Drovers Wives

“About seventeen miles below Claverton was the historic station of Coongoola, the first station on the Warrego formed by Messrs Williams and Sons as mentioned n Landsborough in the journal of his journey from the Gulf in 1863. Mr Williams, the senior, an old man-of-war’s-man, accompanied by five stalwart sons and three brave daughters, drove his cattle and horses into Queensland immediately after the discoveries of Burke and Wills, and, with sheer courage as well as indomitable perseverance, occupied the country whereon they prospered, surrounded by thousands of hostile savages, with whom they endeavoured to be friendly, but nearly forfeited their lives in consequence.

It happened on one occasion that the young Williamses, going out for a muster, never dreaming that their home would be in danger, had left only one man, together with a travellers; but as it happened to come on to rain they turned back, and on reaching the station were surprised to find it in a state of siege, surrounded by hundreds of blacks, creeping up through the grass, drawing their spears after them between their toes. The inmates of the dwelling, however, had barricaded it, and firing through the loopholes, kept their assailants at bay; but as their ammunition was nearly exhausted they would have been overcome and massacred had not the young men returned in the nick of time.

Each stockman, being armed with a revolver, and a good pouch of cartridges, the assailants precipitately raised the siege, and there was an exciting pursuit wherein the assailants obtained such practical experience of the prowess of their intended victims that it obviated any further attempt on their part to exterminate them. Shortly after this adventure the Williams family, finding themselves master of the situation, allowed the blacks to come into the station and make themselves useful. Upon one occasion they despatched a blackfellow on horseback to some outlying part of their run, but instead of performing his errand, he tied his horse up to a tree and went away hunting; whereupon the Williamses, having found the horse, interviewed him, and making him understand by the sun how long he had left the horse tied up, they tied the blackfellow to a tree for a similar period; whereby the nomads obtained a moral lesson upon the value of obedience, which was expected from them in return for food and clothes.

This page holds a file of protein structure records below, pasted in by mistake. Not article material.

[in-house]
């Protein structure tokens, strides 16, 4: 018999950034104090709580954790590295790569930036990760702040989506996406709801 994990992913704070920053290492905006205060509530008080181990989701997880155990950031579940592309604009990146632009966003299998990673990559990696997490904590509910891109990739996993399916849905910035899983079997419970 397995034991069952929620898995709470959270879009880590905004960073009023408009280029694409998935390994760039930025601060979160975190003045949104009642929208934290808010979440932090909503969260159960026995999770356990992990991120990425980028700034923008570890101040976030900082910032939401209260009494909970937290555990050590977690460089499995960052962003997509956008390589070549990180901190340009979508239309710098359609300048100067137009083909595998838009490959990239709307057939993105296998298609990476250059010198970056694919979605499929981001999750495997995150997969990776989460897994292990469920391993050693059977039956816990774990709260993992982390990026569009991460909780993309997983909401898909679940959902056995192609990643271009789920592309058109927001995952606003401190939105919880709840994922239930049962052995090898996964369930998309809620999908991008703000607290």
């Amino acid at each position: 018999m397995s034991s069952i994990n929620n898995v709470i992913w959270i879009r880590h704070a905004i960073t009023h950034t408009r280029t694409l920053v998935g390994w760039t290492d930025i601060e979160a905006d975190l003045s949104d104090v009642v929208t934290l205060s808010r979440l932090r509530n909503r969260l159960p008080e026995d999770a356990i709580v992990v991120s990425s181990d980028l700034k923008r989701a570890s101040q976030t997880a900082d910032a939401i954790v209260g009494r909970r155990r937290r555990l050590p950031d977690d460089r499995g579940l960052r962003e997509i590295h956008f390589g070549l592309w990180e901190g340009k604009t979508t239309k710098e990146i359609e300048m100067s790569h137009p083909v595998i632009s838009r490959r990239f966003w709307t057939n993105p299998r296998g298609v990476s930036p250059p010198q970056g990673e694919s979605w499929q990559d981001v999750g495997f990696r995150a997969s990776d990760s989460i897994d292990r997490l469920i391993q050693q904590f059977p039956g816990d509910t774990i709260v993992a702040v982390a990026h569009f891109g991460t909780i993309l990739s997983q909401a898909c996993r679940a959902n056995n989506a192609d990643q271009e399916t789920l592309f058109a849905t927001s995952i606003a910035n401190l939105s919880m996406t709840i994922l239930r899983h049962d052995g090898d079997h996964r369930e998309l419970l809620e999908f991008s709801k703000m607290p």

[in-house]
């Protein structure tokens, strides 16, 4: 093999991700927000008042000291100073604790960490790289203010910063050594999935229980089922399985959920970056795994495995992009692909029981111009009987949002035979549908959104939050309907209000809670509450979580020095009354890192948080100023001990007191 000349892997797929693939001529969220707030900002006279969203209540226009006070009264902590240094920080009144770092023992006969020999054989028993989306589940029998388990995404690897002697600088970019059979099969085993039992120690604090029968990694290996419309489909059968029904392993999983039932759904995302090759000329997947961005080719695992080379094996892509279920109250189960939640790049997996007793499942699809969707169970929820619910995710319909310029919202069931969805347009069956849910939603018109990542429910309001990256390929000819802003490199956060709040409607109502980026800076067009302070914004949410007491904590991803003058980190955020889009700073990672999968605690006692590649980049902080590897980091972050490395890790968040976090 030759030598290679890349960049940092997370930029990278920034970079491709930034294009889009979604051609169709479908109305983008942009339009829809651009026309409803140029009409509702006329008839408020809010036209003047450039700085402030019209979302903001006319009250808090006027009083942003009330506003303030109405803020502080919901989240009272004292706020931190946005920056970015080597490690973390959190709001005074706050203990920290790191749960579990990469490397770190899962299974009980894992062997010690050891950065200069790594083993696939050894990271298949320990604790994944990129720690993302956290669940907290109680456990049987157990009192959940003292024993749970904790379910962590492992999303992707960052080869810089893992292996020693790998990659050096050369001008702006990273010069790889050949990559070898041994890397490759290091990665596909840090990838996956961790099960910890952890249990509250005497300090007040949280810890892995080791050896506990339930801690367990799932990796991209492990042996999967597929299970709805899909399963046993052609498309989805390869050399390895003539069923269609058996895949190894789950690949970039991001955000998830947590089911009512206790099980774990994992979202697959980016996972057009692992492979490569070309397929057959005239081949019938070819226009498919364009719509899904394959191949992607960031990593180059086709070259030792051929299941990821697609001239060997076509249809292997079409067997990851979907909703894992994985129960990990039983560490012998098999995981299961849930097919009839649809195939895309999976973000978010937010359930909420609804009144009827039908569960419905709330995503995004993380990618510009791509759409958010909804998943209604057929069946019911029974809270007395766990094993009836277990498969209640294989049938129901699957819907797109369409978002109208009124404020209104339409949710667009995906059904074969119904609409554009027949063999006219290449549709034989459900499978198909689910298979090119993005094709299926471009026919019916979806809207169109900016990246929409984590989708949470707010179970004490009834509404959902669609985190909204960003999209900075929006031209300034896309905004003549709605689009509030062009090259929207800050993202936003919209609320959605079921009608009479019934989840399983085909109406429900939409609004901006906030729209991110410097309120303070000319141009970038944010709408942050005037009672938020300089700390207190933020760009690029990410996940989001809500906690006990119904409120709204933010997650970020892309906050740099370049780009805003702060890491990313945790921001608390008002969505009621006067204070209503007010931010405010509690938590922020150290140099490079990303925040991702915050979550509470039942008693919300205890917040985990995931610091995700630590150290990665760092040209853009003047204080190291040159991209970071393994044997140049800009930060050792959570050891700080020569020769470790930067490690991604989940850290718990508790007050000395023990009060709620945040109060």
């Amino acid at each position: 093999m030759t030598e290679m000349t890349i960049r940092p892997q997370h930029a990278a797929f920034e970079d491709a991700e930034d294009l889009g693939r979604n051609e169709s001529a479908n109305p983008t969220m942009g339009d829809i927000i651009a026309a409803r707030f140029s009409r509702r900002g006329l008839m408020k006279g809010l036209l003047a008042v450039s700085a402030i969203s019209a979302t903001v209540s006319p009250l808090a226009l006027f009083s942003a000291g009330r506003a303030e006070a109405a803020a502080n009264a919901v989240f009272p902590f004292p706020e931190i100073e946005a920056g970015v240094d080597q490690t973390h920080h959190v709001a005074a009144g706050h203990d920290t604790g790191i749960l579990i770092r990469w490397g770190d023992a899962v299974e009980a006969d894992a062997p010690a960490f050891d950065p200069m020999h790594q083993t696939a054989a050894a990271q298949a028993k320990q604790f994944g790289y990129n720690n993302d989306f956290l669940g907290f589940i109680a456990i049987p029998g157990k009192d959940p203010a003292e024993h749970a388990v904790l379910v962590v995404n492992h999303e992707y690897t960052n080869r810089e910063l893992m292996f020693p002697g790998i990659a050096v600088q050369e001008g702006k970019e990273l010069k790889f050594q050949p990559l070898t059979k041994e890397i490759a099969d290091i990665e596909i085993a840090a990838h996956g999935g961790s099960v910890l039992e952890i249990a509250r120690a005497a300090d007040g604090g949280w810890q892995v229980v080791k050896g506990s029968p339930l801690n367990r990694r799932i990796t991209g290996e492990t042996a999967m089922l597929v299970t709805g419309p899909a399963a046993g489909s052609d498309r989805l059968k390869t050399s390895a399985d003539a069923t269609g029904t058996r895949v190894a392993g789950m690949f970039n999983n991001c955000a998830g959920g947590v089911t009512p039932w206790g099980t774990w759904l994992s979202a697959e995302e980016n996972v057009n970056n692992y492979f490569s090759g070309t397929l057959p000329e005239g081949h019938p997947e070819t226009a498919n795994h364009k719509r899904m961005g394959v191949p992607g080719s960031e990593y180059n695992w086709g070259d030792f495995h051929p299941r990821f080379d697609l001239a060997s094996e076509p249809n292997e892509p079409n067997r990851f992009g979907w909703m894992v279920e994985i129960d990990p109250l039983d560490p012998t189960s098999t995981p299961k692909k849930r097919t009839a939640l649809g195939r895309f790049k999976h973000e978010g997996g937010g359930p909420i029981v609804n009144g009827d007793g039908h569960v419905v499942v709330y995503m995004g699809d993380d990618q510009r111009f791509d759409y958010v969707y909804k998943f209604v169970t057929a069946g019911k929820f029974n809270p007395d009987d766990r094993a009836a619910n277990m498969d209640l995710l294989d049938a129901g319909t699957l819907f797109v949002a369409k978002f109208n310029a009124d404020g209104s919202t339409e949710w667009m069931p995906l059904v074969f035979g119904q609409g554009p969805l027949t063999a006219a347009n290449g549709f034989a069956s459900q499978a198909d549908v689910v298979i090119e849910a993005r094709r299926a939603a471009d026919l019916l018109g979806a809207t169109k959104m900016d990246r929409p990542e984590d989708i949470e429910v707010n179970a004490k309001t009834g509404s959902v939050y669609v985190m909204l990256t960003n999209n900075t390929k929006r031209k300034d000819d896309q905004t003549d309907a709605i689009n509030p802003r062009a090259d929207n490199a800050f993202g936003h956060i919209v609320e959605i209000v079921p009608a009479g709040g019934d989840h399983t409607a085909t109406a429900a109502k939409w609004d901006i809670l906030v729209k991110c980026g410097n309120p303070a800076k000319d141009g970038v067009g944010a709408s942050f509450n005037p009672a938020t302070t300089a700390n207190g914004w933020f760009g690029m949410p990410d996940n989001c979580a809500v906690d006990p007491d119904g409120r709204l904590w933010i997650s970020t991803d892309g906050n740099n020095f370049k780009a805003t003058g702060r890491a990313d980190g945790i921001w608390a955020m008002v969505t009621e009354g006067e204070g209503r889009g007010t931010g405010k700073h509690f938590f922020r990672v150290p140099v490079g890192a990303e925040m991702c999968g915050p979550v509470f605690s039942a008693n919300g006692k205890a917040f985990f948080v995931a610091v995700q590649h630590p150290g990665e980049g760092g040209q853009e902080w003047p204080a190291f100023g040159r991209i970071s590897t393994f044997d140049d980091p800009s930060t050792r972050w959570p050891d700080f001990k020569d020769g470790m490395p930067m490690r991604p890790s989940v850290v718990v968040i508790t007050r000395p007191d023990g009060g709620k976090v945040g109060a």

The Williams family, all working together, prospered through a succession of good seasons, during which their cattle increased. The sisters proved true heroines, accomplishing all their domestic responsibilities with such success that Coongoola obtained a reputation as being a stronghold of family devotedness. The Misses Williams were conspicuous in anticipating all their brothers requirements in the arduous working of stock, and the erection of stockyards and other improvements, whilst the brothers were most deservedly appreciated as excellent neighbours among whom brother pioneers found a ready welcome; and not a few deserving young adventurers had found such remunerative occupation among them as to obtain a good start to life. In those far off days – which may be called the good old times of the Warrego district – it was customary when an assistant had thrown his zeal into the development of the station to remember him a certain number of calves with a separate brand. These would depasture on the run, and in a few years accumulate at such a rate as to form a substantial inheritance in a few years.

About forty miles below Coongoola is the town of Cunnamulla, the nucleus whereof had been a public house, store, blacksmith’s shop, and watchhouses. To the pioneer outward bound as well as to the pastoralist of the Far West travelling upon a business to the metropolis it was ever a welcome rendezvous. South of Coongoola, down the Warrego, the dominions of James Tyson extended even over the border of New South Wales.”

source: George Chale Watson – Building the Commonwealth

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